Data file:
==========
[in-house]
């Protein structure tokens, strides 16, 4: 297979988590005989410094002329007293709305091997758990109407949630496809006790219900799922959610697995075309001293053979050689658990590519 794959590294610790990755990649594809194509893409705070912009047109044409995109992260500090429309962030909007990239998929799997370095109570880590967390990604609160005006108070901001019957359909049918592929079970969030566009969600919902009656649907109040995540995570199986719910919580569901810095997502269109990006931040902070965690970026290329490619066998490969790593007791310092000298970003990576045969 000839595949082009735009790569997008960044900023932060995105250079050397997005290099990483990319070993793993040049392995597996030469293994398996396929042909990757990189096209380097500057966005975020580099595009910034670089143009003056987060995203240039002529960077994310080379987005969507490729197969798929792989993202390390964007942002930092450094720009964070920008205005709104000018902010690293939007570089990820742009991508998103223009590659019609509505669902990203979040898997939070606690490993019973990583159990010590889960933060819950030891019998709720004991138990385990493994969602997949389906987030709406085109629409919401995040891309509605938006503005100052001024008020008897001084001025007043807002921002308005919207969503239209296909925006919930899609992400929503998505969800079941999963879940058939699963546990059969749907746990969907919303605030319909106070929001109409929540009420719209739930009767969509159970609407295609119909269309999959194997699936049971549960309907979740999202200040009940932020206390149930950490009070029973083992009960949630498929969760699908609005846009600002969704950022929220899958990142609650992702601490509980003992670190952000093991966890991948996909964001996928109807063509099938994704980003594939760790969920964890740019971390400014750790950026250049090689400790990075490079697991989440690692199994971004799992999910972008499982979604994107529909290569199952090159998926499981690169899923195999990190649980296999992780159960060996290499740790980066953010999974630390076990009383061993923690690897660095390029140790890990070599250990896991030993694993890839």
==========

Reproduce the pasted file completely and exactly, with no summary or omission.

[in-house]
């Protein structure tokens, strides 16, 4: 297979988590005989410094002329007293709305091997758990109407949630496809006790219900799922959610697995075309001293053979050689658990590519 794959590294610790990755990649594809194509893409705070912009047109044409995109992260500090429309962030909007990239998929799997370095109570880590967390990604609160005006108070901001019957359909049918592929079970969030566009969600919902009656649907109040995540995570199986719910919580569901810095997502269109990006931040902070965690970026290329490619066998490969790593007791310092000298970003990576045969 000839595949082009735009790569997008960044900023932060995105250079050397997005290099990483990319070993793993040049392995597996030469293994398996396929042909990757990189096209380097500057966005975020580099595009910034670089143009003056987060995203240039002529960077994310080379987005969507490729197969798929792989993202390390964007942002930092450094720009964070920008205005709104000018902010690293939007570089990820742009991508998103223009590659019609509505669902990203979040898997939070606690490993019973990583159990010590889960933060819950030891019998709720004991138990385990493994969602997949389906987030709406085109629409919401995040891309509605938006503005100052001024008020008897001084001025007043807002921002308005919207969503239209296909925006919930899609992400929503998505969800079941999963879940058939699963546990059969749907746990969907919303605030319909106070929001109409929540009420719209739930009767969509159970609407295609119909269309999959194997699936049971549960309907979740999202200040009940932020206390149930950490009070029973083992009960949630498929969760699908609005846009600002969704950022929220899958990142609650992702601490509980003992670190952000093991966890991948996909964001996928109807063509099938994704980003594939760790969920964890740019971390400014750790950026250049090689400790990075490079697991989440690692199994971004799992999910972008499982979604994107529909290569199952090159998926499981690169899923195999990190649980296999992780159960060996290499740790980066953010999974630390076990009383061993923690690897660095390029140790890990070599250990896991030993694993890839």